This statement confirms Ofcom’s proposal, set out in its March Consultation document, to allow Retail price controls (RPC) to lapse on their expiry on 31 July 2006. This is a landmark decision and affirms Ofcom’s intention to withdraw from regulation as soon as competitive conditions allow.
RPCs have been in place since 1984 when BT was privatised. These controls have delivered substantive benefits for consumers and have protected them by securing year on year price reductions in real terms in markets where competitive pressure alone has until now been too weak. These price reductions for telephony services mean that the UK now has some of the lowest prices for residential telephony among developed countries1.
Reductions in prices have been accompanied by a significant increase in the choices available to consumers and reflect an increased level of competition in the retail markets which continues to strengthen and grow. This competition has been facilitated by the improved effectiveness of regulation of the wholesale telephony markets. At the same time consumer protection measures have been enhanced through changes in other regulation including BT’s Universal Service Obligation (USO).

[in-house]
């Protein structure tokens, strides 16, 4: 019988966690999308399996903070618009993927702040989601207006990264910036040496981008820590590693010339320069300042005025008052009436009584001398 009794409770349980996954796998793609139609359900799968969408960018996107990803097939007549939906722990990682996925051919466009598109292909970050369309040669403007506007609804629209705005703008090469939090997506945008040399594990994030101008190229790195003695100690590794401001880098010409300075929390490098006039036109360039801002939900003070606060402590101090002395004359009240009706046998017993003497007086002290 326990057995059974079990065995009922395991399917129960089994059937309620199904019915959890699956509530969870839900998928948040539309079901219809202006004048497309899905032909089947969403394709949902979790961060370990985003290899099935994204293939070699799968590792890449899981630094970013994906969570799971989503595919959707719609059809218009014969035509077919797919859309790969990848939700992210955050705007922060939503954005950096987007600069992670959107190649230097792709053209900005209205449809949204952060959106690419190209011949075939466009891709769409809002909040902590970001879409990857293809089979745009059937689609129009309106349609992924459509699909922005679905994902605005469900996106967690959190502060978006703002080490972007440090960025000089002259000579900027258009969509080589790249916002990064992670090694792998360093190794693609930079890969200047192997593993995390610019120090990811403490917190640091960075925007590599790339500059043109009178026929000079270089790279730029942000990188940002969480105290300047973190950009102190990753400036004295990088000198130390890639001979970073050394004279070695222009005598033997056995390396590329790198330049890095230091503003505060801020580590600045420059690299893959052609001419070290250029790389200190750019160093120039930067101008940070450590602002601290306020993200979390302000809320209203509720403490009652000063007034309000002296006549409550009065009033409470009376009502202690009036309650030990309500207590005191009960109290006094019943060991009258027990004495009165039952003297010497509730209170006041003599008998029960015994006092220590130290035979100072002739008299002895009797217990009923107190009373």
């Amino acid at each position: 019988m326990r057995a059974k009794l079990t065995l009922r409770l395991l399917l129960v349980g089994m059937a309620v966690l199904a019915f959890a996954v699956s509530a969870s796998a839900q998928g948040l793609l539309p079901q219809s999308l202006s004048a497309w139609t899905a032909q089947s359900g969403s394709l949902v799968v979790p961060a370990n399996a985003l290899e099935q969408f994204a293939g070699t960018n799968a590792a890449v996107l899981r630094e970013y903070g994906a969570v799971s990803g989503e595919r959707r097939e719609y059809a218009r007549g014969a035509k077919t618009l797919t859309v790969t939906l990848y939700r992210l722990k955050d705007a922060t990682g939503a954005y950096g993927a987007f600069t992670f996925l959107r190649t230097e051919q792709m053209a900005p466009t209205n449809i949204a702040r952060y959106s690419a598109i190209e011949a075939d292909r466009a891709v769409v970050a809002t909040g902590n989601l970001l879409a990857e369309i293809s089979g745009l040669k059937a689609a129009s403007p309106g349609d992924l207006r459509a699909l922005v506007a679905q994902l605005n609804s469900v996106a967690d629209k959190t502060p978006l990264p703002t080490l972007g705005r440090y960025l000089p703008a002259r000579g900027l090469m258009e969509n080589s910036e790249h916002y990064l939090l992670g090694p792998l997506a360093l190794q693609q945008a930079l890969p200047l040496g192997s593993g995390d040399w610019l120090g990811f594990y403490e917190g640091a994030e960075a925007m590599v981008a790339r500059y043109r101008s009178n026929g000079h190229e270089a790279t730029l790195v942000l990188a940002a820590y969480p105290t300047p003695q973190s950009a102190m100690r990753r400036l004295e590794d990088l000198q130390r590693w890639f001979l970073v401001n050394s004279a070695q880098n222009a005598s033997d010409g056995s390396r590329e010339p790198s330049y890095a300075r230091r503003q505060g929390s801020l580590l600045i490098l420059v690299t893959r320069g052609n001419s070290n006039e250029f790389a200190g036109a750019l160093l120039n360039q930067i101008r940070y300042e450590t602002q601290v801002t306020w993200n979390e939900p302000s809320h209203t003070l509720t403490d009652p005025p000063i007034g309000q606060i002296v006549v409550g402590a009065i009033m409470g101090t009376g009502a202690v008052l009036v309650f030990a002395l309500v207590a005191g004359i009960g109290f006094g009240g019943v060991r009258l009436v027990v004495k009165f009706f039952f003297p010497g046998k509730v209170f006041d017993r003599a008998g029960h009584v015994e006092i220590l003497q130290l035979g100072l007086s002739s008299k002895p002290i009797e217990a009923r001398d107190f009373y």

Ofcom notes that retail price regulation can have an impact on the wider market (e.g.possibly restricting tariff innovation) and therefore, allowing the RPC to lapse means that from August 2006 the market, rather than regulation, will determine the price of retail telephony services. BT will be in a similar position to all other communications providers and will have the ability to set the price of their services in response to competitive conditions in the retail markets.